Section 80TTB of the Income Tax Act, 1961, introduced by the Finance Act 2019, provides certain benefits to senior citizens in the form of tax deductions. It allows them to claim a deduction of up to ₹50,000 on their income from interest earned on deposits held with banks, post offices, and cooperative societies.

Let us understand it in detail.

What is section 80TTB of the Income Tax Act?

Section 80TTB of the Income Tax Act governs the tax deductions available for senior citizens on the income earned from interest on deposits held with banks, post offices and cooperative societies. It is applicable to individuals who are aged 60 years or above and provides a deduction of up to ₹50,000 from the total income of such individuals.

This deduction is available only for the income that is taxable under the head “Income from other sources”. This section is beneficial for senior citizens who are unable to earn any other income or have limited other sources of income.

What are the eligibility criterion to avail the benefits under Section 80TTB?

  1. The individual must be aged 60 years or more;
  2. The individual must hold deposits with banks, post offices, or cooperative societies;
  3. The income should be in the form of interest on such deposits;
  4. The total income of the individual must not exceed ₹5 lakhs;
  5. The amount of deduction should not exceed ₹50,000;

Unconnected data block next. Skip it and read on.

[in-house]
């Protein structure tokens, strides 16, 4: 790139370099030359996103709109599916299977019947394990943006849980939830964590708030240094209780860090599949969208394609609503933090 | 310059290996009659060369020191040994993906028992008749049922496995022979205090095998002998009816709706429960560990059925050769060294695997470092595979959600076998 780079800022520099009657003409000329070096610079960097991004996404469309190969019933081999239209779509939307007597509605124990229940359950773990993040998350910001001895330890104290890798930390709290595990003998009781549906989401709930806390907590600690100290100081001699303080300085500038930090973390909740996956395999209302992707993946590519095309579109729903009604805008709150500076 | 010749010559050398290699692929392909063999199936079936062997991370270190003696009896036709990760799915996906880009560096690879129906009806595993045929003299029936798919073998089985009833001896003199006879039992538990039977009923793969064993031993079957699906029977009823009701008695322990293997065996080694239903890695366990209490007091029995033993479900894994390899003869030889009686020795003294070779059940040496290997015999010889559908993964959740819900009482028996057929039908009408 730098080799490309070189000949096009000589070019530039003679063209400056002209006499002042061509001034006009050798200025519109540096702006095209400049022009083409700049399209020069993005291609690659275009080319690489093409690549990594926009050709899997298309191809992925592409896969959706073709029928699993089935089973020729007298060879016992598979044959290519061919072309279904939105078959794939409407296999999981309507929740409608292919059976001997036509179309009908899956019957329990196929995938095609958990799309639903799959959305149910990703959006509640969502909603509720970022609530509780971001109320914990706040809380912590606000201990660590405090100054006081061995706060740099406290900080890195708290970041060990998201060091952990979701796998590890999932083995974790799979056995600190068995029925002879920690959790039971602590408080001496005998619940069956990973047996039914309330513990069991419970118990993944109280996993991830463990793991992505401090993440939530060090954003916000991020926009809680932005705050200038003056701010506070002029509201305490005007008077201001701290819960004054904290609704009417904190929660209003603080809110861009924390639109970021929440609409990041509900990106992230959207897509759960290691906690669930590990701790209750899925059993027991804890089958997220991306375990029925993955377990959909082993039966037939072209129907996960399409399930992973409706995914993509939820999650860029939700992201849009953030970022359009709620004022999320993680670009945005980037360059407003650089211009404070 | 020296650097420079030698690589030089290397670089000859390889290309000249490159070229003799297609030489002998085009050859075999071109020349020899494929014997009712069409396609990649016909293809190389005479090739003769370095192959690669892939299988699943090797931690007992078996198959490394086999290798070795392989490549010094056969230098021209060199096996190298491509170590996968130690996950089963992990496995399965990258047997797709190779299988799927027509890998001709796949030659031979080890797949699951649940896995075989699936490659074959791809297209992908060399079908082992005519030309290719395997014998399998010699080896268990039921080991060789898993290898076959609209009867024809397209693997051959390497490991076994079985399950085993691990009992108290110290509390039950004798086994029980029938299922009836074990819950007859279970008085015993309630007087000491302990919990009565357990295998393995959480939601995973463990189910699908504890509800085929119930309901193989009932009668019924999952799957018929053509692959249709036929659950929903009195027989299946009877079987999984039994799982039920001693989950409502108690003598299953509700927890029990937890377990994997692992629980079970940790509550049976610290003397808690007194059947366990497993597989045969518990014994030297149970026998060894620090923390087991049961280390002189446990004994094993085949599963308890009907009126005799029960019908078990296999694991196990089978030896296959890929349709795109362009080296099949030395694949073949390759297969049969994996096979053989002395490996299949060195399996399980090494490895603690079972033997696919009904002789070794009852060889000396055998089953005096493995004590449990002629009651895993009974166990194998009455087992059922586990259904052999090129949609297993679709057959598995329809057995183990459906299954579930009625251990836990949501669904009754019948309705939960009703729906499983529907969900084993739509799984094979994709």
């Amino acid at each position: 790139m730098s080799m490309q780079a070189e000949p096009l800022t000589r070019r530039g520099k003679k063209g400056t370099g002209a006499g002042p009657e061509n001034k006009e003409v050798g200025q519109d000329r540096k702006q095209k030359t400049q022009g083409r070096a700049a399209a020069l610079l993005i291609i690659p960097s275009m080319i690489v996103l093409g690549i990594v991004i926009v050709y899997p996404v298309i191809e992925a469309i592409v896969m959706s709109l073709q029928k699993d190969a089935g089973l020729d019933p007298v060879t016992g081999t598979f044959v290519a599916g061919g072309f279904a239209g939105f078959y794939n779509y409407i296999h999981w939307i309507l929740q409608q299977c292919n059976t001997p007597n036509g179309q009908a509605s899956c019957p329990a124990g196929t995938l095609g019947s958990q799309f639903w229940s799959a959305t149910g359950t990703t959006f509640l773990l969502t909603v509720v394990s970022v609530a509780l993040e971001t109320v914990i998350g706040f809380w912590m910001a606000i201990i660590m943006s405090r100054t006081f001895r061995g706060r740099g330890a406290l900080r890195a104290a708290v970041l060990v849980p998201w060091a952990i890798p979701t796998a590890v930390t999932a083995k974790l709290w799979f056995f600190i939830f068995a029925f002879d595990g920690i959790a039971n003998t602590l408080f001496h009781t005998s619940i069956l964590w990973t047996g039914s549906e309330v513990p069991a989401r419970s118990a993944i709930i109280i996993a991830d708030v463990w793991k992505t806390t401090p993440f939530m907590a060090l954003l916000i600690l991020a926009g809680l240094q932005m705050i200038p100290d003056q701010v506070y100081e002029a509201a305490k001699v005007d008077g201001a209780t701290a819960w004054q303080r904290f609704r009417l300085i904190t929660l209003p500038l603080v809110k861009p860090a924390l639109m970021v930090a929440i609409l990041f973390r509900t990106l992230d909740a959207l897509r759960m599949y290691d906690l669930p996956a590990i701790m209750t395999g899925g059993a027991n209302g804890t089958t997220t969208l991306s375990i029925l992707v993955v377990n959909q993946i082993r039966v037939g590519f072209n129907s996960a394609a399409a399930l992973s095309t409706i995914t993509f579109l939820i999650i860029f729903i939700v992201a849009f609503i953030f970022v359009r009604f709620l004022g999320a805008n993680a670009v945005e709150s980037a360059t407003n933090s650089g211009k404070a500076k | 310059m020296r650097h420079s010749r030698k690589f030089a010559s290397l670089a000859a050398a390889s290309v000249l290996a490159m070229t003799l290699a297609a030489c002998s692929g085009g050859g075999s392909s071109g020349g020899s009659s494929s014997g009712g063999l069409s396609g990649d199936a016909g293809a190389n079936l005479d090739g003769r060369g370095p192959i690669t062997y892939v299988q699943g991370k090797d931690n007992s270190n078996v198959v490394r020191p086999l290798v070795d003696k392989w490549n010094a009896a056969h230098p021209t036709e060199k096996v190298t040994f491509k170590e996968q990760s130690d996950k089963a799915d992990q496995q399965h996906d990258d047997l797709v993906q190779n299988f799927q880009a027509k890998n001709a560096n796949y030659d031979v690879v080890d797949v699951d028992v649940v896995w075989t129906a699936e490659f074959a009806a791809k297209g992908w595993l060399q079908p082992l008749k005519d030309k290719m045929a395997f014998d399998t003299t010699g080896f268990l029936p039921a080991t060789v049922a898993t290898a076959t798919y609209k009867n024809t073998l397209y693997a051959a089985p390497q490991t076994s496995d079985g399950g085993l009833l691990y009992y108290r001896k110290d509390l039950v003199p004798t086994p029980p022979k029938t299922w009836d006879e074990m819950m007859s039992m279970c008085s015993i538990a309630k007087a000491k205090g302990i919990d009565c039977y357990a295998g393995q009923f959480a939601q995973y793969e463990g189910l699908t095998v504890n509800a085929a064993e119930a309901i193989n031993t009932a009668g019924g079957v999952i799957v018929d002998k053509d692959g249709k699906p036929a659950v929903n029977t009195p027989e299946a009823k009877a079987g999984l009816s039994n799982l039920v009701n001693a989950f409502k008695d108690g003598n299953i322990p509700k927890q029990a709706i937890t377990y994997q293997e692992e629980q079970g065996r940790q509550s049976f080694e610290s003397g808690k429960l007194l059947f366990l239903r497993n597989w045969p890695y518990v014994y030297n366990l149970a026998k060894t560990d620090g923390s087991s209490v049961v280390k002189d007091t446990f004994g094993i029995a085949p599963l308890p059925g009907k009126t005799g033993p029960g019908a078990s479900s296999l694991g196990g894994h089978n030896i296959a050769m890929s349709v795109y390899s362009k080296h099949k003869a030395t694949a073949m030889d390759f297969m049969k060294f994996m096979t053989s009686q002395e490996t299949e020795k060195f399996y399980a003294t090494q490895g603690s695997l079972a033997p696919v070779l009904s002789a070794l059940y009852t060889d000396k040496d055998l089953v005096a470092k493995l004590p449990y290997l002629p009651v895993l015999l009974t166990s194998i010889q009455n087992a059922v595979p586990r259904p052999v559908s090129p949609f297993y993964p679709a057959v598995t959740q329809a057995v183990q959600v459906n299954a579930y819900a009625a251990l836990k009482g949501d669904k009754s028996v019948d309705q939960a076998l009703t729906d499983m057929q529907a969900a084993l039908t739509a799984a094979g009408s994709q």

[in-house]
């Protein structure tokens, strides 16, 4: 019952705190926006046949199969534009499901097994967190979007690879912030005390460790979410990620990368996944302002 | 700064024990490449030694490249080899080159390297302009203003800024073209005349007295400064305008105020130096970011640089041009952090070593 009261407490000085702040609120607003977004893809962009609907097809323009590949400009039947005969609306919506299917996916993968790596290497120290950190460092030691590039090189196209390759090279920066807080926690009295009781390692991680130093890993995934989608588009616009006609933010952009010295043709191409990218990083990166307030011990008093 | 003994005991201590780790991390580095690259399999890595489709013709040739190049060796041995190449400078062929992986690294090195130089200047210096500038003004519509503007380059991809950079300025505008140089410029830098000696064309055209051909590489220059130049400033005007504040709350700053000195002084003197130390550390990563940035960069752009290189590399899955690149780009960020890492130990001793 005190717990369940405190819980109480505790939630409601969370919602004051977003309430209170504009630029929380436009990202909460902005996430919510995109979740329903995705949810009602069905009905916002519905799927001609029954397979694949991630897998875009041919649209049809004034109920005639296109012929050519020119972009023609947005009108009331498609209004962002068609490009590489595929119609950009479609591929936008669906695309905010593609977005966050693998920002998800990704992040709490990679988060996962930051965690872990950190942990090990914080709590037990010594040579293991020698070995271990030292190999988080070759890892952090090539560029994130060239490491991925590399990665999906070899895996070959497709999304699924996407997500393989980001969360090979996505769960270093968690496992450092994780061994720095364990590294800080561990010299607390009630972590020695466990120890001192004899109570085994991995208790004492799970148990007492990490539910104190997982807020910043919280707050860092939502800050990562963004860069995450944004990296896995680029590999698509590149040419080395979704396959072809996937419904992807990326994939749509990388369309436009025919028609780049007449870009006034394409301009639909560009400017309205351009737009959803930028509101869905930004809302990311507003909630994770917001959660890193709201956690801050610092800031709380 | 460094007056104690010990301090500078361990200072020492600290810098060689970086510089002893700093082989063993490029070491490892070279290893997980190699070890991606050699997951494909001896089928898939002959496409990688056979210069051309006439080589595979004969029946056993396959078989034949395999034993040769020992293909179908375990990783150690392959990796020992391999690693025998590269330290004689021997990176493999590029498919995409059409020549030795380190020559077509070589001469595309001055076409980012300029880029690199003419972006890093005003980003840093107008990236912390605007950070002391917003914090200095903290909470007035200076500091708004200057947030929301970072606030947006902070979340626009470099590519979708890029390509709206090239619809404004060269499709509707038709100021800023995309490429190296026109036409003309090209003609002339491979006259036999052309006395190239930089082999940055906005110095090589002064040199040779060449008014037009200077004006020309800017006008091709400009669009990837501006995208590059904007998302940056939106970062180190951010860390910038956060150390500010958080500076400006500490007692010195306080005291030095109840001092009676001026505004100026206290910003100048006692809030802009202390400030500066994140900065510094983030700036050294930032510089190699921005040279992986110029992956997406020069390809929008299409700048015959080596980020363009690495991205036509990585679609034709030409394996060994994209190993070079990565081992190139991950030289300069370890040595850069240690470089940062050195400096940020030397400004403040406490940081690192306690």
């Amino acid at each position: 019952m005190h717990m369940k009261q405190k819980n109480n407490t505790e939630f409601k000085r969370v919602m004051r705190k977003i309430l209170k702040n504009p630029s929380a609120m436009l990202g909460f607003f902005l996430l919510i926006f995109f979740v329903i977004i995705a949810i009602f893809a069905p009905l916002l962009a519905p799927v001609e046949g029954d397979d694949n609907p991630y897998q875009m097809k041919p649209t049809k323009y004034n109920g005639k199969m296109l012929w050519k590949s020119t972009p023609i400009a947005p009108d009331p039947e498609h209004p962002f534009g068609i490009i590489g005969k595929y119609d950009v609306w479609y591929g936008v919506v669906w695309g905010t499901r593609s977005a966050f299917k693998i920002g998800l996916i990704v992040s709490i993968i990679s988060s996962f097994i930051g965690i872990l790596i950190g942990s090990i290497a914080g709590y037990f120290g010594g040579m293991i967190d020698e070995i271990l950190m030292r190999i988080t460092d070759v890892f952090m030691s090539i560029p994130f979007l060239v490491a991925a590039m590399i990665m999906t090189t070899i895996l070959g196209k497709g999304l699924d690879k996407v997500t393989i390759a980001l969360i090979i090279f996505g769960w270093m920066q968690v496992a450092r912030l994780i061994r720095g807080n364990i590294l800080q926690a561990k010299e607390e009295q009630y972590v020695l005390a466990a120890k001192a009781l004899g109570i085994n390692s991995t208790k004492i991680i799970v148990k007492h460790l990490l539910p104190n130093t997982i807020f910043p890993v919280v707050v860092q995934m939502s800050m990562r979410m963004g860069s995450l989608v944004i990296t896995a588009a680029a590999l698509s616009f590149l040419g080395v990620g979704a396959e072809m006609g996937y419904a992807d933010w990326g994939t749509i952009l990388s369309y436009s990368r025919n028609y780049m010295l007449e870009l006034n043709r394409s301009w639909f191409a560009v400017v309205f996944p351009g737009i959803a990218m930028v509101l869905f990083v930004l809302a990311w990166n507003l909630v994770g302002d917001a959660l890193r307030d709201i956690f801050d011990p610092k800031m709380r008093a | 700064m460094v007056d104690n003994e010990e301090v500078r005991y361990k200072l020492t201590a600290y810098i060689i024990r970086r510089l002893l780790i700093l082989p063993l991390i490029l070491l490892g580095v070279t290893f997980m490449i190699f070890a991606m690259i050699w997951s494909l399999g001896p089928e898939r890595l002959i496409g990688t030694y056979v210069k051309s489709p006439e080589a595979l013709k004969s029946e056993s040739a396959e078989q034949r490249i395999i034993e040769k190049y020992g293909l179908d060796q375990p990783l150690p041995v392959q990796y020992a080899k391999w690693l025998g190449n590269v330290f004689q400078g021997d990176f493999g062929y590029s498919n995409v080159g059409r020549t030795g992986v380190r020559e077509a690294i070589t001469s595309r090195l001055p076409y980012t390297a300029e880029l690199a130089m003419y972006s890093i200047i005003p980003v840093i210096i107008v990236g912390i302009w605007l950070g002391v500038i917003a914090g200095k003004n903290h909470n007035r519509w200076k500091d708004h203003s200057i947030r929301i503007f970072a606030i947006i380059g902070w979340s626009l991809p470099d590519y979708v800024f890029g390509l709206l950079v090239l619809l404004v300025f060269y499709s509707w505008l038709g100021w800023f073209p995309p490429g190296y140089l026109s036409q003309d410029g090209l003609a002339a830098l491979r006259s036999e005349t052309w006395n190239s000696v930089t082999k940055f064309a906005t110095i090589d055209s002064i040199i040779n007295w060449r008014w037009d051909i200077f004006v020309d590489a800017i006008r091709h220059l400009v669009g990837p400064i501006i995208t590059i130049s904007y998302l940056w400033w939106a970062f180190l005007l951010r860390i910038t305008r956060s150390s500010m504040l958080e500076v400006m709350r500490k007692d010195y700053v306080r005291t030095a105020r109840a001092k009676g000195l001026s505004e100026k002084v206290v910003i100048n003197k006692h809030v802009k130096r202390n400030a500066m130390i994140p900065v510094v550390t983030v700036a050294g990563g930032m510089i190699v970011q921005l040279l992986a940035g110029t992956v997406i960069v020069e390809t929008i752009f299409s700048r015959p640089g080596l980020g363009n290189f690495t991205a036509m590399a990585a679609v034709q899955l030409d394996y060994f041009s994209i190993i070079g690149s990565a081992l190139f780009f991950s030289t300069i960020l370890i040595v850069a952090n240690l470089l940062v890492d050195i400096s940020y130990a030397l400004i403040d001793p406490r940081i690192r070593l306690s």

It is important to remember that interest received on savings accounts and fixed or recurring deposits kept with the aforementioned three sources will be taken into account for tax deduction purposes.

However, interest from corporate FDs and other schemes is not eligible for the aforementioned deduction. Bond and debenture interests is also not eligible for the deduction provided for in this section.

How is Section 80TTB different from Section 80TTA of the Income Tax Act?

Section 80TTB and Section 80TTA are both sections of the Income Tax Act, 1961. Section 80TTB provides a deduction of up to ₹50,000 on income from interest on deposits held in any account by senior citizens (i.e., persons above the age of 60). Furthermore, this deduction can be claimed irrespective of whether the individual is filing taxes or not.

On the other hand, Section 80TTA is applicable to all taxpayers, regardless of their age. It allows a deduction of up to ₹10,000 for interest earned on deposits held in savings accounts with banks, cooperative societies and post offices. This deduction can only be claimed when the individual is filing taxes. The key difference between section 80TTB and section 80TTA is that the former is available to only senior citizens whereas the latter is available to all taxpayers.

When submitting your IT returns, you can quickly compute your deduction under Section 80TTB. To start, figure out the interest you received on savings accounts, fixed deposits, recurring deposits, etc. for a specific fiscal year. These details must be entered under the “Income from other sources” category. If you choose Section 80TTB under deductions, your taxable income calculation would be directly lowered by Rs. 50,000.


2 replies on “Section 80TTB Income-tax Act, 1961 deductions and eligibility for senior citizens, explained”

  1. The 1961 act came into being when the dollar was worth ₹4.50. If senior citizens were able to hang on to ₹50,000/ from interest in banks etc, they were comfortably off. Currently one dollar costs ₹83 and the wise men of Gotham in the Finance Ministry are stuck with the ₹50,000/- limit, in the face of much lower interest rates. The Finance Ministry and its head Sitharaman have decided to reward senior citizens with an 18% GST on already sky high health Insurance premiums. Seniors are not entitled to an medical bills for the unaccountable illnesses associated with growing old. Ram Rajya.

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